The legal community in Germany is increasingly focusing on legal aspects of the Internet, not least aspects of protecting intellectual and industrial property. Some recent developments:
1. TRADEMARK/NAME PROTECTION IN THE INTERNET
So far, there is one recent published decision by a German court regarding the protection of names in the Internet (District Court Mannheim, decision of March 8, 1996, case No. 7-0-60/96). The plaintiff was the City of Heidelberg. In December 1995, it tried to register "Heidelberg.de" as a domain name. The defendants had already registered this domain name for themselves. The District Court Mannheim issued and upheld a preliminary injunction against the defendants ordering them to cease and desist using the Internet domain name "Heidelberg.de". The court held that the use of this domain name by another party violated the City's right to its name under s.12 BGB (Burgerliches Gesetzbuch/Federal Civil Code).
While this decision is certainly a positive signal for German companies and other legal entities who increasingly have to deal with users of domain names similar to their own company names or trademarks, numerous issues relating to the use of names and designations in the Internet remain to be resolved. As of yet, there are no published decisions dealing with the question of whether use of a certain domain name can also constitute a violation of a registered trademark. Cases are conceivable in which such a registered trademark may not afford sufficient legal protection against unauthorised use of the mark in the Internet, particular if it is not used by the infringer as a trademark, if there is no registered trademark in Germany or if it is used by the infringer for goods/services other than those for which it is registered. Depending on the circumstances of the case, if trademark law is not sufficient for proceeding against the unauthorised user, the illicit use of trademarks may constitute a violation of German unfair competition law (in particular s.1 or s.3 UWG (Gesetz gegen den unlauteren Wettbewerb/Unfair Competition Act) or German civil law on torts (in particular s.823 para.1 or s.826 BGB).
It is likely that further court disputes will lead to more German case law and to a clearer situation in the near future. Perhaps such litigation will also involve DENIC, the current administration of domain names in Germany located at the University Karlsruhe, and its practice of granting domain names.
2. COPYRIGHT PROTECTION IN THE INTERNET
Since German copyright law is applicable regarding possible copyright infringements in Germany, it will have to be taken into account for the German territory regarding any dissemination of data in the Internet. Copyright experts in Germany are currently discussing the issue of whether scanning texts for use in the Internet and offering/obtaining such texts (or other works protected by copyright) through the Internet can constitute copyright infringements. Although many details are still under dispute, current articles by copyright experts show a tendency to qualify the scanning of copyright protected texts for dissemination in the Internet as a copyright violation. There are no decisions by any higher German courts or the German Supreme Court on these issues yet. However, the increasing importance or commerce and communications through the Internet is likely to lead to some precedents fairly soon.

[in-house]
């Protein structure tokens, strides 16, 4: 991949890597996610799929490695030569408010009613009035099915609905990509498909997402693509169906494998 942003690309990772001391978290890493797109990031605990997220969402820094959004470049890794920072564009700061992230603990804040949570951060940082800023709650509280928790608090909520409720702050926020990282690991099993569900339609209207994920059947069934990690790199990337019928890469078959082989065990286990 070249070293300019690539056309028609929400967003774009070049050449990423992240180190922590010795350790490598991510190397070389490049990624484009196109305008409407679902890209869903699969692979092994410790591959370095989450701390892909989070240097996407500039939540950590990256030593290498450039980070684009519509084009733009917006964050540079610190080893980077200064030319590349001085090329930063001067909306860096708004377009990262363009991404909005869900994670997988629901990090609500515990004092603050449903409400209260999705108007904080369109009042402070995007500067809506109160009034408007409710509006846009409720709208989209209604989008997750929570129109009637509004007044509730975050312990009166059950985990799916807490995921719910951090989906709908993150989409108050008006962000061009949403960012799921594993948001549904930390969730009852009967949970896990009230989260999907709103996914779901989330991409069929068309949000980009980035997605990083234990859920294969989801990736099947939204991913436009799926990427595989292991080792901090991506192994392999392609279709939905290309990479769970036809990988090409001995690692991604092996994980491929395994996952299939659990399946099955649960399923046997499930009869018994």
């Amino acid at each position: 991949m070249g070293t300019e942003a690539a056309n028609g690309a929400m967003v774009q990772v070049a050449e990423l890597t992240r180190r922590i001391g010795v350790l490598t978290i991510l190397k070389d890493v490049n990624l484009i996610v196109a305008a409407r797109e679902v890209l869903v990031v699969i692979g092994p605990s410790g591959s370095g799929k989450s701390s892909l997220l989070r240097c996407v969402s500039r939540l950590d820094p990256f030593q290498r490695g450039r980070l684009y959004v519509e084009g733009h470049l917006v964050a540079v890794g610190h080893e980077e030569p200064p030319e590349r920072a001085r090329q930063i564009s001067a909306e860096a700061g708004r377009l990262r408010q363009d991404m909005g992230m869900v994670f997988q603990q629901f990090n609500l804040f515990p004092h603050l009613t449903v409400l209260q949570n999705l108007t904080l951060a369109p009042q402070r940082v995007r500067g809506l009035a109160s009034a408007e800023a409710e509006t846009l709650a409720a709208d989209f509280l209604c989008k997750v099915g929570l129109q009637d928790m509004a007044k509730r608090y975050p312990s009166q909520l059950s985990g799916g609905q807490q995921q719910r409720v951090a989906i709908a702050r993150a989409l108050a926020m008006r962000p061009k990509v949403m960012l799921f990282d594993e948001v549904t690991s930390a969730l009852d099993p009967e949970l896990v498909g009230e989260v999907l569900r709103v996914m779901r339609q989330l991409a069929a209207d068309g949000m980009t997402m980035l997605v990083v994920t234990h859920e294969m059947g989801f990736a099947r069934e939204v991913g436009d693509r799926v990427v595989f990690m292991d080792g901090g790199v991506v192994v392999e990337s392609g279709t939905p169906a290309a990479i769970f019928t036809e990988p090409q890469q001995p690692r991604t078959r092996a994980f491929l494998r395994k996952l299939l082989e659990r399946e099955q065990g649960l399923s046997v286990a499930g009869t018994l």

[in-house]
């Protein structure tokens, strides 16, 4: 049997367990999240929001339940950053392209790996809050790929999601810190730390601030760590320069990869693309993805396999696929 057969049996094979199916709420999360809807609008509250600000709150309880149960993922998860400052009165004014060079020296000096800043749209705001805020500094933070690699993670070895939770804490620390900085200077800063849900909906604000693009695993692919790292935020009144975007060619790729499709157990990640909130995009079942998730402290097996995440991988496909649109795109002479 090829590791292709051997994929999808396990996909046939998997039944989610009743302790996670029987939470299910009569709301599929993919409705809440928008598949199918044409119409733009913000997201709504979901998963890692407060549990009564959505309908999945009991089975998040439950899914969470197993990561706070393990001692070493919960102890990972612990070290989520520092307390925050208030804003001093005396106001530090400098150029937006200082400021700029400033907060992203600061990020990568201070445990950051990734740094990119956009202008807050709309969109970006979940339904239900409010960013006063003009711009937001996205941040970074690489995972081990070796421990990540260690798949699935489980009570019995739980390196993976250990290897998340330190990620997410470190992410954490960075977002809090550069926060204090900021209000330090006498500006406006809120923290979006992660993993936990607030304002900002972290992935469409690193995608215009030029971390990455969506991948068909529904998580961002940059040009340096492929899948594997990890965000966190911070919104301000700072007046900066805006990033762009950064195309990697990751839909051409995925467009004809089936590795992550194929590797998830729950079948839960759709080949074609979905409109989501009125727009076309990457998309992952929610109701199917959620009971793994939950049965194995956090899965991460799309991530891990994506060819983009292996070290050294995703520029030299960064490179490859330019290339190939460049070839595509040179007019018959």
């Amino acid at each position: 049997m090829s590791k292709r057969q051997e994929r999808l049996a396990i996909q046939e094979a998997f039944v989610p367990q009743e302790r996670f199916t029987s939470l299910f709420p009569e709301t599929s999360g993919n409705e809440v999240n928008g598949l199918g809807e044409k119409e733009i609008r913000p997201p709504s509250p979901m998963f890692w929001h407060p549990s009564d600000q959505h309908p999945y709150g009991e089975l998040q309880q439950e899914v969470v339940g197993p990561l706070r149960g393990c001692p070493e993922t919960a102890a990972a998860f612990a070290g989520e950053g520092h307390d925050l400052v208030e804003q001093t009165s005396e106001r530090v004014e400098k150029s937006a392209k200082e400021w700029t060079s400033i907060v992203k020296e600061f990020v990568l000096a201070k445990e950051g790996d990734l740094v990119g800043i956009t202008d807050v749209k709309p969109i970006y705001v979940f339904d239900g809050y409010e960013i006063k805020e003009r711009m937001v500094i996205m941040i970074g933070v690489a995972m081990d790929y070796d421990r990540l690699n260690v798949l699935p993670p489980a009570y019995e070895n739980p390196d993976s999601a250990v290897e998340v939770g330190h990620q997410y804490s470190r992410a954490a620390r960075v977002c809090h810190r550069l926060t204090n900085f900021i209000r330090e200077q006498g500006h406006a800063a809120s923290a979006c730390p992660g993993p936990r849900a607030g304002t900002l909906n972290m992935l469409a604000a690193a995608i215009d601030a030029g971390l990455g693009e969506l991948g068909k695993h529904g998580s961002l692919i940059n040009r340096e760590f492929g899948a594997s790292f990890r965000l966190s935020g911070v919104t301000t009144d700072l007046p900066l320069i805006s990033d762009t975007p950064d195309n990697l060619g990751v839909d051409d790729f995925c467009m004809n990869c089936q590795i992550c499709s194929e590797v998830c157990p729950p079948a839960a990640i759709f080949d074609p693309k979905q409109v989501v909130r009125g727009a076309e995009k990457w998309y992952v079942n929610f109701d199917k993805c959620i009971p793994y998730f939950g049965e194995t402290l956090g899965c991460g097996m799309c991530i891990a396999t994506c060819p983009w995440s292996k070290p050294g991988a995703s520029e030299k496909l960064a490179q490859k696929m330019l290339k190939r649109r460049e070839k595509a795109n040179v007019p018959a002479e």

The content of this article is intended to provide a general guide to the subject matter. It is therefore recommended that specific professional advice is sought before any action is taken.
For further information please contact Stefan Volker, Gleiss Lutz Hootz Hirsch & Partners, Maybachstrabe 6, D-70469 Stuttgart, Germany, Tel.: +49/711/8997-0, Fax: +49/711/855096.
To print this article, all you need is to be registered on Mondaq.com.
Click to Login as an existing user or Register so you can print this article.
Your commercial negotiations have reached a certain stage. You now wish to record the main points and the basis on which you agree to proceed with the transaction in the form of Heads of Terms (also known as heads of agreement, memoranda of understanding, term sheets or letters of intent).
Franchising has been a means of commercialising products and services since the 1850s when Isaac Singer who had made improvements to an existing model of a sewing machine wanted to increase the distribution of his machines.
An amendment of the Polish Banking Law (the Banking Law) came into force more than two years ago, regulating delegating by Polish banks to third parties operations constituting part of a bank’s activity.
Some comments from our readers… “The articles are extremely timely and highly applicable” “I often find critical information not available elsewhere” “As in-house counsel, Mondaq’s service is of great value”
Register for Access and our Free Biweekly Alert for
This service is completely free. Access 250,000 archived articles from 100+ countries and get a personalised email twice a week covering developments (and yes, our lawyers like to think you’ve read our Disclaimer).